There’s been a lot of talk lately about artificial intelligence (AI) and a quick search will yield several examples of AI such as Siri, Cortana and IBM Watson, with many more on the horizon (some are defining Amazon as an AI.) Watson became famous for competing on the game show Jeopardy! Basically, AI is machine learning.
News stories have prompted pundits to considered where AI will lead us—whether to a Utopian or Orwellian Dystopian future. Consider this ESPN article covering an “AI platform that nailed Derby tabs Green Bay for Super Bowl win.” While the artificial intelligence platform covered in this article, known as UNU, may have netted the inventor over $10,000 on a $20 Superfecta bet, it missed the mark on predicting both the World Series and the Super Bowl.
So how does AI impact marketing strategies? MIT Technology Review and Google Analytics 360 Suite published a report, “How Analytics and Machine Learning Help Organizations Reap Competitive Advange.”
According to PwC Global Data and Analytics Survey noted in the report, “Data-driven organizations are three times more likely to report significant improvement in decision-making, This stands to reason. It also stands to reason that AI and its insights are only as good as the data inputs.
Anyone who remembers the big push for ERP (Enterprise Resource Planning) some years ago may experience déjà vu. The need for integration of business operating software was driven by all the fractional software programs from payroll, to manufacturing, to accounting, to sales all running within individual companies. With integration came more business intelligence to make better real-time decisions, drive costs down, improve manufacturing processes and employee management, among other benefits.
Enter AI in the Marketing (AIM) domain with the promise of integrated data from various sources. With AIM marketers are better able to target audiences at the right time and place, and the right message with a product designed perhaps in part with data integration from consumer feedback.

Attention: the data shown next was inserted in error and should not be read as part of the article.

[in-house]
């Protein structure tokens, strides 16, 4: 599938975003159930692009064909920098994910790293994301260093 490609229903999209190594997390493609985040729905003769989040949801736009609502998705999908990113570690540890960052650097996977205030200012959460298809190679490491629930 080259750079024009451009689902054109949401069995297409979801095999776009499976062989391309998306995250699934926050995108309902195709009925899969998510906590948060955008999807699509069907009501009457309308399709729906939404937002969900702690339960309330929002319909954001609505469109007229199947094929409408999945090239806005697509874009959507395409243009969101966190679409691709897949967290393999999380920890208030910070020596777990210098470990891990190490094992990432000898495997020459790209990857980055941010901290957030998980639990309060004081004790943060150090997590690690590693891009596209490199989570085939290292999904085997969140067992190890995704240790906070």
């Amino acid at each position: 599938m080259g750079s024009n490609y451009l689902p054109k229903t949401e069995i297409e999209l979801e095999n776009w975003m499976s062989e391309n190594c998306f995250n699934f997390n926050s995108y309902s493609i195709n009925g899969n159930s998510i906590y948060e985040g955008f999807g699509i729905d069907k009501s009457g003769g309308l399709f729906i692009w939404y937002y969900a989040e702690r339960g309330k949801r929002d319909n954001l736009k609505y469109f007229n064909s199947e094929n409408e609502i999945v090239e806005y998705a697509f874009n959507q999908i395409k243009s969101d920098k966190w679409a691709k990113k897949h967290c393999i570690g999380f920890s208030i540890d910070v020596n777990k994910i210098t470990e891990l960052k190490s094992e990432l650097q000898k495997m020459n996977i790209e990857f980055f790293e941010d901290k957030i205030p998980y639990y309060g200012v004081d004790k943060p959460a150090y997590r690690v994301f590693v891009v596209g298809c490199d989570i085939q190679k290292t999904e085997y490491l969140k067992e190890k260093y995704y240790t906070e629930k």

The rise in digital platforms and technologies to reach consumers has exponentially increased the amount of data marketers can analyze. Google’s Sagnik Nandy notes in the afore-mentioned article, “…the first hurdle is simply collecting, processing, and storing and ever-growing amount of data, and then being able to integrate it.”
It’s become easy to track engagement across digital properties, i.e., website traffic, open rates, social media interaction. But how will you measure conversion and interpret insights to drive conversion from all the data points?
What about insights from other variables and collection points? Data from customer returns, supply chain inventories, industry and market-level trends as well as customer experience inputs can be invaluable to adapting your marketing strategy.
AIM with predictive analytics have vast potential to drive or or refine marketing efforts. Marketers need to be planning for greater volume and speed at which data can be collected and analyzed. Let’s just not forget the human variable—people don’t always perform at their best or as predicted. After all, the Cleveland Indians won the World Series and the New England Patriots won the Super Bowl.